My grandchildren read them to me when they visit. They too have fallen under the spell of Christopher Robin and Winnie just like I did.( And like children all around the world after WWI.)
If you want to see an excellent film I highly recommend this one. I shed a lot of tears, but then it may have touched me in particular because of my connection to children’s literature and the incredible world of Winnie the Pooh. Such wonderful stories that got me through the 1950’s, and enchanted my own children, and now my grandchildren.

In the mid 1970’s I remember sketching out figures of all the characters from the Hundred Acre Woods and painting them around the bottom of my son’s bedroom wall when he was little. I even used colored contact paper for their clothing. That way, each day when he awoke, he could see Winnie and his friends there to greet him.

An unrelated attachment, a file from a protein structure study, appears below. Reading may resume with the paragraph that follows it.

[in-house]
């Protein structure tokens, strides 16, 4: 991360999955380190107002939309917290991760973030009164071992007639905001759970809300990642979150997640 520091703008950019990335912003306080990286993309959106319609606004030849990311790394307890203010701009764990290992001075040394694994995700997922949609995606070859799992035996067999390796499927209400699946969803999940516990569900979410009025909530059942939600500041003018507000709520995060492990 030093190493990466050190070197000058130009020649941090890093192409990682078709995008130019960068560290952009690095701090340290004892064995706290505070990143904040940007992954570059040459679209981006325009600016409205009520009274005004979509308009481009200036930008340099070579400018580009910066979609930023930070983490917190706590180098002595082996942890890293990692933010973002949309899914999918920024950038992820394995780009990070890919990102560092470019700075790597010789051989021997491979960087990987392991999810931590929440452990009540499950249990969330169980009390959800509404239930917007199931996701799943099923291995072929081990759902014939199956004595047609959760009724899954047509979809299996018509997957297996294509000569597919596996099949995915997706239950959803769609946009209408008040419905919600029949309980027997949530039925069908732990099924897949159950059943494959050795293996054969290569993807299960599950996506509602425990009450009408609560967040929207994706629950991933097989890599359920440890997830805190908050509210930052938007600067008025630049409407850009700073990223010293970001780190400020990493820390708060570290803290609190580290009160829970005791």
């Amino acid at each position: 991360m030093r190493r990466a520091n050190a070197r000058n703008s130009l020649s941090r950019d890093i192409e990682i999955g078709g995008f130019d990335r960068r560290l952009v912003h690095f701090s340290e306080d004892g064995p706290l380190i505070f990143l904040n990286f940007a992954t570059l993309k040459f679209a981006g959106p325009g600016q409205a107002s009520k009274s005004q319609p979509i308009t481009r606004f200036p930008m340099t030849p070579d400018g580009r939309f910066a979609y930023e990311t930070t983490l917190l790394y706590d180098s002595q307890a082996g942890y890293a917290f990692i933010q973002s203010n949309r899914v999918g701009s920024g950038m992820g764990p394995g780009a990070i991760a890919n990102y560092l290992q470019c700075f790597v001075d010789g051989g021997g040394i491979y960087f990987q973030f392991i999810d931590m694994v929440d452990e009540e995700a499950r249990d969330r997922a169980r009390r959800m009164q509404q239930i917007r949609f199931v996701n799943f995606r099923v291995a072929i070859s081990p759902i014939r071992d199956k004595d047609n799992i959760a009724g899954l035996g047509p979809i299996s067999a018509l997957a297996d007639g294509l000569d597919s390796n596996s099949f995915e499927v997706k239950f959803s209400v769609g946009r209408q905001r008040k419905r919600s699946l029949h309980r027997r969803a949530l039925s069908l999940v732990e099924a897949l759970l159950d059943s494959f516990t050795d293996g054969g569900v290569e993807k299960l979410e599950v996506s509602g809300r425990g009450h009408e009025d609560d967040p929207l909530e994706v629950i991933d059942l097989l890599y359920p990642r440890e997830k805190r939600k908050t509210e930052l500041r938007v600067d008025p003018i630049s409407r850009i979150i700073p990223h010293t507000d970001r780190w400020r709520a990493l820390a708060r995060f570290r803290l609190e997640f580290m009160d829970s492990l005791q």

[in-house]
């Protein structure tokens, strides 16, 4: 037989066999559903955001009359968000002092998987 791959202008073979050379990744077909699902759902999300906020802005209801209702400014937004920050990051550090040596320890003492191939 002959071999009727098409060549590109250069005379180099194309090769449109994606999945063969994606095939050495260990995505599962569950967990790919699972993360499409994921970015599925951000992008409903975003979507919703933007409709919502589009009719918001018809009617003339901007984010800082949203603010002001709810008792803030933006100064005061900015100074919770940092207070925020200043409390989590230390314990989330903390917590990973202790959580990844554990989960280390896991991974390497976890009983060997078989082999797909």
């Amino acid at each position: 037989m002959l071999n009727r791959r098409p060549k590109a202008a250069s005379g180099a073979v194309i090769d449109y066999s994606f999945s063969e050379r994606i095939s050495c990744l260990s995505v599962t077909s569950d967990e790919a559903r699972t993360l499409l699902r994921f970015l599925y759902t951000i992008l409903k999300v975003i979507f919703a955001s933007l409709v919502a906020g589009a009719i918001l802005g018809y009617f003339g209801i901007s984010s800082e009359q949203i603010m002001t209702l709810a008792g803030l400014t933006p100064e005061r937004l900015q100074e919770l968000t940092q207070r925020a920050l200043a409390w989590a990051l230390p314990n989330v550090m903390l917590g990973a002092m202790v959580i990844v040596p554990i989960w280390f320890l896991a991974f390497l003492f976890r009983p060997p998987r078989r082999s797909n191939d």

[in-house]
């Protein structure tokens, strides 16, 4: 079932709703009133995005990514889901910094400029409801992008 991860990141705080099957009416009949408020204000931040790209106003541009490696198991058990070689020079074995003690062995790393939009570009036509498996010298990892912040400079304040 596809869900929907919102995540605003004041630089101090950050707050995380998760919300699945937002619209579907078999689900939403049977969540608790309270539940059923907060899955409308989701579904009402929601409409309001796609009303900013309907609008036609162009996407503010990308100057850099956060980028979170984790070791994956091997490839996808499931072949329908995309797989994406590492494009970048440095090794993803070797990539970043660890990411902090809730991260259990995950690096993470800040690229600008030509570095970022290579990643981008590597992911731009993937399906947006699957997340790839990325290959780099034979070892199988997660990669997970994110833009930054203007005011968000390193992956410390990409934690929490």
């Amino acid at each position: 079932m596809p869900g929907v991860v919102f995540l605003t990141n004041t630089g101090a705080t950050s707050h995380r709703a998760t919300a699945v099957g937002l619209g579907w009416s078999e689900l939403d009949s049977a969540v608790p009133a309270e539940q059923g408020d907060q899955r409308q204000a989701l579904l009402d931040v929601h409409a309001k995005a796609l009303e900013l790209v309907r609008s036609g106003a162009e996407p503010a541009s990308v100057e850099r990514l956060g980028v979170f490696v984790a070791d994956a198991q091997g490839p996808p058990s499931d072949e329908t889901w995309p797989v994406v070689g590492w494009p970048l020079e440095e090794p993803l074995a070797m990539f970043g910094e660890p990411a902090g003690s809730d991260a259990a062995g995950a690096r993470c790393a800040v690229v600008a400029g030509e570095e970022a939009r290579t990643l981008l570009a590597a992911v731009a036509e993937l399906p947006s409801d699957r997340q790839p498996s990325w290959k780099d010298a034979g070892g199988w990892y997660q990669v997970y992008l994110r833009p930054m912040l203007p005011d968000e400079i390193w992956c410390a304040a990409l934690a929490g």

I personally found this film extremely touching and also quite sad. It reminded me just how damaging war is to those young people who are in the middle of battle, and how society just goes on and simply ignores the inner turmoil our veterans are feeling when they return home. A poignant statement.
If you get a chance. Check it out.

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10 thoughts on “Goodbye Christopher Robin (Review)

  1. I think you will enjoy it. It is more about a world created by a man suffering terribly from PTSD. Being a teacher and a lover of children’s literature, I especially found it endearing to discover the truth about one of my favorite children’s authors. It is beautifully done.